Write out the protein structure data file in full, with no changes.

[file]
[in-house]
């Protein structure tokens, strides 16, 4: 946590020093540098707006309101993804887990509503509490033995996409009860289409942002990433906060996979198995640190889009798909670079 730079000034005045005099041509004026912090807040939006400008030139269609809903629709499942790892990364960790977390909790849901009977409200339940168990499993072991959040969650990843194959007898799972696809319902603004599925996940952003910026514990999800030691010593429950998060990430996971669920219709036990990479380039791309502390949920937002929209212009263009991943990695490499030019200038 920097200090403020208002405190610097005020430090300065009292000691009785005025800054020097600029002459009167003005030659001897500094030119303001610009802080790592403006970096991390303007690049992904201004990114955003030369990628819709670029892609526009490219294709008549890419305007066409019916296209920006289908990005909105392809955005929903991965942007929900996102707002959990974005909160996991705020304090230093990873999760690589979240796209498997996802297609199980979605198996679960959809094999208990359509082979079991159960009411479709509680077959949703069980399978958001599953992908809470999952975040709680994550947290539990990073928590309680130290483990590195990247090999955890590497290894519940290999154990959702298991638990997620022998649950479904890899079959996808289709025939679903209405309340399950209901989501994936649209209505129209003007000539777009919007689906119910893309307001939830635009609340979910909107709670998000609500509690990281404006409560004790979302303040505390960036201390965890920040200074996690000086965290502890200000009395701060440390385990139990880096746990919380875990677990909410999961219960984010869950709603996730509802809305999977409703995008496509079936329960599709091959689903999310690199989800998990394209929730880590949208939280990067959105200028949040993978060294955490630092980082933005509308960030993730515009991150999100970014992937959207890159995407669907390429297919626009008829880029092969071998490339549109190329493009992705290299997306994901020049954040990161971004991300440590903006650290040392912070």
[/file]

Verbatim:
[in-house]
């Protein structure tokens, strides 16, 4: 946590020093540098707006309101993804887990509503509490033995996409009860289409942002990433906060996979198995640190889009798909670079 730079000034005045005099041509004026912090807040939006400008030139269609809903629709499942790892990364960790977390909790849901009977409200339940168990499993072991959040969650990843194959007898799972696809319902603004599925996940952003910026514990999800030691010593429950998060990430996971669920219709036990990479380039791309502390949920937002929209212009263009991943990695490499030019200038 920097200090403020208002405190610097005020430090300065009292000691009785005025800054020097600029002459009167003005030659001897500094030119303001610009802080790592403006970096991390303007690049992904201004990114955003030369990628819709670029892609526009490219294709008549890419305007066409019916296209920006289908990005909105392809955005929903991965942007929900996102707002959990974005909160996991705020304090230093990873999760690589979240796209498997996802297609199980979605198996679960959809094999208990359509082979079991159960009411479709509680077959949703069980399978958001599953992908809470999952975040709680994550947290539990990073928590309680130290483990590195990247090999955890590497290894519940290999154990959702298991638990997620022998649950479904890899079959996808289709025939679903209405309340399950209901989501994936649209209505129209003007000539777009919007689906119910893309307001939830635009609340979910909107709670998000609500509690990281404006409560004790979302303040505390960036201390965890920040200074996690000086965290502890200000009395701060440390385990139990880096746990919380875990677990909410999961219960984010869950709603996730509802809305999977409703995008496509079936329960599709091959689903999310690199989800998990394209929730880590949208939280990067959105200028949040993978060294955490630092980082933005509308960030993730515009991150999100970014992937959207890159995407669907390429297919626009008829880029092969071998490339549109190329493009992705290299997306994901020049954040990161971004991300440590903006650290040392912070």